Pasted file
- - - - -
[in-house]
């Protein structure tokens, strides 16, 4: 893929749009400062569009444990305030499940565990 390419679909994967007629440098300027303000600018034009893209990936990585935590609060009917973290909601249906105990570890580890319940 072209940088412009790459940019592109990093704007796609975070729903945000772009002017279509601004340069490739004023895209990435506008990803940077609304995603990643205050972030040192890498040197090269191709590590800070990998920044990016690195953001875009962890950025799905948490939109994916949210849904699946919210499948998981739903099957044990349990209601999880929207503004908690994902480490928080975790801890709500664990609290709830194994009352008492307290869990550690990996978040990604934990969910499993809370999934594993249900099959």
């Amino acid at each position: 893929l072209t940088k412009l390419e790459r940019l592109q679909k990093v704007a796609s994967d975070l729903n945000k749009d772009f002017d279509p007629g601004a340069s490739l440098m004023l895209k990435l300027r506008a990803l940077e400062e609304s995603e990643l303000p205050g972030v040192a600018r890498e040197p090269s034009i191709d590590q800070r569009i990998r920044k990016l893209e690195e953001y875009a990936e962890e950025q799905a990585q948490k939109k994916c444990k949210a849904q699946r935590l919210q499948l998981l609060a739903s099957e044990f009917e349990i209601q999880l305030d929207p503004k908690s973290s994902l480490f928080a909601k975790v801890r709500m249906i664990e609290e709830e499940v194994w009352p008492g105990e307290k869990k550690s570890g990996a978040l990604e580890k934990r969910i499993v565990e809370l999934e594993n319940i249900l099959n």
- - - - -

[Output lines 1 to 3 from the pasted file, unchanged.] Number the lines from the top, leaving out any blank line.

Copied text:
[in-house]
């Protein structure tokens, strides 16, 4: 893929749009400062569009444990305030499940565990 390419679909994967007629440098300027303000600018034009893209990936990585935590609060009917973290909601249906105990570890580890319940 072209940088412009790459940019592109990093704007796609975070729903945000772009002017279509601004340069490739004023895209990435506008990803940077609304995603990643205050972030040192890498040197090269191709590590800070990998920044990016690195953001875009962890950025799905948490939109994916949210849904699946919210499948998981739903099957044990349990209601999880929207503004908690994902480490928080975790801890709500664990609290709830194994009352008492307290869990550690990996978040990604934990969910499993809370999934594993249900099959």
């Amino acid at each position: 893929l072209t940088k412009l390419e790459r940019l592109q679909k990093v704007a796609s994967d975070l729903n945000k749009d772009f002017d279509p007629g601004a340069s490739l440098m004023l895209k990435l300027r506008a990803l940077e400062e609304s995603e990643l303000p205050g972030v040192a600018r890498e040197p090269s034009i191709d590590q800070r569009i990998r920044k990016l893209e690195e953001y875009a990936e962890e950025q799905a990585q948490k939109k994916c444990k949210a849904q699946r935590l919210q499948l998981l609060a739903s099957e044990f009917e349990i209601q999880l305030d929207p503004k908690s973290s994902l480490f928080a909601k975790v801890r709500m249906i664990e609290e709830e499940v194994w009352p008492g105990e307290k869990k550690s570890g990996a978040l990604e580890k934990r969910i499993v565990e809370l999934e594993n319940i249900l099959n």